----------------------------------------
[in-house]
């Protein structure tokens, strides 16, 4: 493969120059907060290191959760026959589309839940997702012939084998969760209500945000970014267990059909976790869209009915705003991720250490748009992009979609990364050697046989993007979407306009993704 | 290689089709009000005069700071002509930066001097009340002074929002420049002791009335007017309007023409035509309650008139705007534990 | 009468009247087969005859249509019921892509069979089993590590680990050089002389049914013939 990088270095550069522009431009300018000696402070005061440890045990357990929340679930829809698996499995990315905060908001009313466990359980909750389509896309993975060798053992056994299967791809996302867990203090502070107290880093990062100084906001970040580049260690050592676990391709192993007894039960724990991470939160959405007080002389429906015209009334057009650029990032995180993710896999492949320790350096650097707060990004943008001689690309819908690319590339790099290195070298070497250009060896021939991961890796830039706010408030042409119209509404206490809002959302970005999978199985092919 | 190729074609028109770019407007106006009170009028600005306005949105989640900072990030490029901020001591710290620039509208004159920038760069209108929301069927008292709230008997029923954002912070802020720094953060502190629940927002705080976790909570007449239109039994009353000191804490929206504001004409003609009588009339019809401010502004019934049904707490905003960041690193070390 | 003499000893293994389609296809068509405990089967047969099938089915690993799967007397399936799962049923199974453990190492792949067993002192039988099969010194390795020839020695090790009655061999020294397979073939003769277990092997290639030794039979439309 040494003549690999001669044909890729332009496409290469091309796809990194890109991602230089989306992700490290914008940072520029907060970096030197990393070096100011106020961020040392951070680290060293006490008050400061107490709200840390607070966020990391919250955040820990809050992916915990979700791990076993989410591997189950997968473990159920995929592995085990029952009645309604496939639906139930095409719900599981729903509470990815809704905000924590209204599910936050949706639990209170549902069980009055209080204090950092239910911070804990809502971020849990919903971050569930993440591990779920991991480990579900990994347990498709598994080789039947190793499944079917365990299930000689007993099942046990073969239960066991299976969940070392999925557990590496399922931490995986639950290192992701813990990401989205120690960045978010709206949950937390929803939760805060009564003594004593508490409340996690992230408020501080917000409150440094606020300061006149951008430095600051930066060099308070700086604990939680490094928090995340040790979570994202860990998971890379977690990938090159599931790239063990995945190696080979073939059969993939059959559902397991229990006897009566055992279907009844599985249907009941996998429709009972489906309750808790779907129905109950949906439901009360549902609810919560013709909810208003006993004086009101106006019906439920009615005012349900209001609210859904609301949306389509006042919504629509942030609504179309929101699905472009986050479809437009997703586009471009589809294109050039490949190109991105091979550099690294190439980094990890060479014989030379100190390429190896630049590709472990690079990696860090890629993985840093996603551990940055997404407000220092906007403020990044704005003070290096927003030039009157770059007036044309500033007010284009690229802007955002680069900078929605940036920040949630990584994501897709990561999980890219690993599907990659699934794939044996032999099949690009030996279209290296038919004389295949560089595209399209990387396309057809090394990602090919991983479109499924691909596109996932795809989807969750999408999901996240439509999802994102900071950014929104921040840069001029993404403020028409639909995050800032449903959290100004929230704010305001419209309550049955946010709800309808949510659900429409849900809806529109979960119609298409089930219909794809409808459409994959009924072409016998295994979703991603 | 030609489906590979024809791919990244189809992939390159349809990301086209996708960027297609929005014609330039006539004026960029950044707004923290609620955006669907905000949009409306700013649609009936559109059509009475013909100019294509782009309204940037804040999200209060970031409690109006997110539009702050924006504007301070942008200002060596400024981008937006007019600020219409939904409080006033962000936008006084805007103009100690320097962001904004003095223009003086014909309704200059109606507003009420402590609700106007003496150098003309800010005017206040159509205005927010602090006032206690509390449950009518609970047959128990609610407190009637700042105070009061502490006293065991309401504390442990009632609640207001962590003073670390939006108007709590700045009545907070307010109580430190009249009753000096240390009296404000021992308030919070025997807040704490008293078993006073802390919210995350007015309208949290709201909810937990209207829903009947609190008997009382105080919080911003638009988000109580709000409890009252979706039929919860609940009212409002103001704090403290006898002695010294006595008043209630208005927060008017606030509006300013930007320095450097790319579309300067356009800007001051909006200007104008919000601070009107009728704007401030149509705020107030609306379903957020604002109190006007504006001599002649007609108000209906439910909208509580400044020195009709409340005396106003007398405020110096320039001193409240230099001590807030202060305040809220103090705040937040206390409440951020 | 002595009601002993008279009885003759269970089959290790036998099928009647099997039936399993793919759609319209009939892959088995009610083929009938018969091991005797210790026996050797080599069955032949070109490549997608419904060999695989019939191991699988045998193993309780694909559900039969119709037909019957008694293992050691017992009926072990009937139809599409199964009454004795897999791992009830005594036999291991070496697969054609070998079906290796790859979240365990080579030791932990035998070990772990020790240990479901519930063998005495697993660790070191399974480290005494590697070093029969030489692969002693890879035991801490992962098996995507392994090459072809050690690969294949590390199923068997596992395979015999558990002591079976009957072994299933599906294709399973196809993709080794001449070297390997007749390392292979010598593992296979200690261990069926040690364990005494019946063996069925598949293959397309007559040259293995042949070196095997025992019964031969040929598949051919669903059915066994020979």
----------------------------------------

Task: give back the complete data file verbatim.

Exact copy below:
[in-house]
């Protein structure tokens, strides 16, 4: 493969120059907060290191959760026959589309839940997702012939084998969760209500945000970014267990059909976790869209009915705003991720250490748009992009979609990364050697046989993007979407306009993704 | 290689089709009000005069700071002509930066001097009340002074929002420049002791009335007017309007023409035509309650008139705007534990 | 009468009247087969005859249509019921892509069979089993590590680990050089002389049914013939 990088270095550069522009431009300018000696402070005061440890045990357990929340679930829809698996499995990315905060908001009313466990359980909750389509896309993975060798053992056994299967791809996302867990203090502070107290880093990062100084906001970040580049260690050592676990391709192993007894039960724990991470939160959405007080002389429906015209009334057009650029990032995180993710896999492949320790350096650097707060990004943008001689690309819908690319590339790099290195070298070497250009060896021939991961890796830039706010408030042409119209509404206490809002959302970005999978199985092919 | 190729074609028109770019407007106006009170009028600005306005949105989640900072990030490029901020001591710290620039509208004159920038760069209108929301069927008292709230008997029923954002912070802020720094953060502190629940927002705080976790909570007449239109039994009353000191804490929206504001004409003609009588009339019809401010502004019934049904707490905003960041690193070390 | 003499000893293994389609296809068509405990089967047969099938089915690993799967007397399936799962049923199974453990190492792949067993002192039988099969010194390795020839020695090790009655061999020294397979073939003769277990092997290639030794039979439309 040494003549690999001669044909890729332009496409290469091309796809990194890109991602230089989306992700490290914008940072520029907060970096030197990393070096100011106020961020040392951070680290060293006490008050400061107490709200840390607070966020990391919250955040820990809050992916915990979700791990076993989410591997189950997968473990159920995929592995085990029952009645309604496939639906139930095409719900599981729903509470990815809704905000924590209204599910936050949706639990209170549902069980009055209080204090950092239910911070804990809502971020849990919903971050569930993440591990779920991991480990579900990994347990498709598994080789039947190793499944079917365990299930000689007993099942046990073969239960066991299976969940070392999925557990590496399922931490995986639950290192992701813990990401989205120690960045978010709206949950937390929803939760805060009564003594004593508490409340996690992230408020501080917000409150440094606020300061006149951008430095600051930066060099308070700086604990939680490094928090995340040790979570994202860990998971890379977690990938090159599931790239063990995945190696080979073939059969993939059959559902397991229990006897009566055992279907009844599985249907009941996998429709009972489906309750808790779907129905109950949906439901009360549902609810919560013709909810208003006993004086009101106006019906439920009615005012349900209001609210859904609301949306389509006042919504629509942030609504179309929101699905472009986050479809437009997703586009471009589809294109050039490949190109991105091979550099690294190439980094990890060479014989030379100190390429190896630049590709472990690079990696860090890629993985840093996603551990940055997404407000220092906007403020990044704005003070290096927003030039009157770059007036044309500033007010284009690229802007955002680069900078929605940036920040949630990584994501897709990561999980890219690993599907990659699934794939044996032999099949690009030996279209290296038919004389295949560089595209399209990387396309057809090394990602090919991983479109499924691909596109996932795809989807969750999408999901996240439509999802994102900071950014929104921040840069001029993404403020028409639909995050800032449903959290100004929230704010305001419209309550049955946010709800309808949510659900429409849900809806529109979960119609298409089930219909794809409808459409994959009924072409016998295994979703991603 | 030609489906590979024809791919990244189809992939390159349809990301086209996708960027297609929005014609330039006539004026960029950044707004923290609620955006669907905000949009409306700013649609009936559109059509009475013909100019294509782009309204940037804040999200209060970031409690109006997110539009702050924006504007301070942008200002060596400024981008937006007019600020219409939904409080006033962000936008006084805007103009100690320097962001904004003095223009003086014909309704200059109606507003009420402590609700106007003496150098003309800010005017206040159509205005927010602090006032206690509390449950009518609970047959128990609610407190009637700042105070009061502490006293065991309401504390442990009632609640207001962590003073670390939006108007709590700045009545907070307010109580430190009249009753000096240390009296404000021992308030919070025997807040704490008293078993006073802390919210995350007015309208949290709201909810937990209207829903009947609190008997009382105080919080911003638009988000109580709000409890009252979706039929919860609940009212409002103001704090403290006898002695010294006595008043209630208005927060008017606030509006300013930007320095450097790319579309300067356009800007001051909006200007104008919000601070009107009728704007401030149509705020107030609306379903957020604002109190006007504006001599002649007609108000209906439910909208509580400044020195009709409340005396106003007398405020110096320039001193409240230099001590807030202060305040809220103090705040937040206390409440951020 | 002595009601002993008279009885003759269970089959290790036998099928009647099997039936399993793919759609319209009939892959088995009610083929009938018969091991005797210790026996050797080599069955032949070109490549997608419904060999695989019939191991699988045998193993309780694909559900039969119709037909019957008694293992050691017992009926072990009937139809599409199964009454004795897999791992009830005594036999291991070496697969054609070998079906290796790859979240365990080579030791932990035998070990772990020790240990479901519930063998005495697993660790070191399974480290005494590697070093029969030489692969002693890879035991801490992962098996995507392994090459072809050690690969294949590390199923068997596992395979015999558990002591079976009957072994299933599906294709399973196809993709080794001449070297390997007749390392292979010598593992296979200690261990069926040690364990005494019946063996069925598949293959397309007559040259293995042949070196095997025992019964031969040929598949051919669903059915066994020979």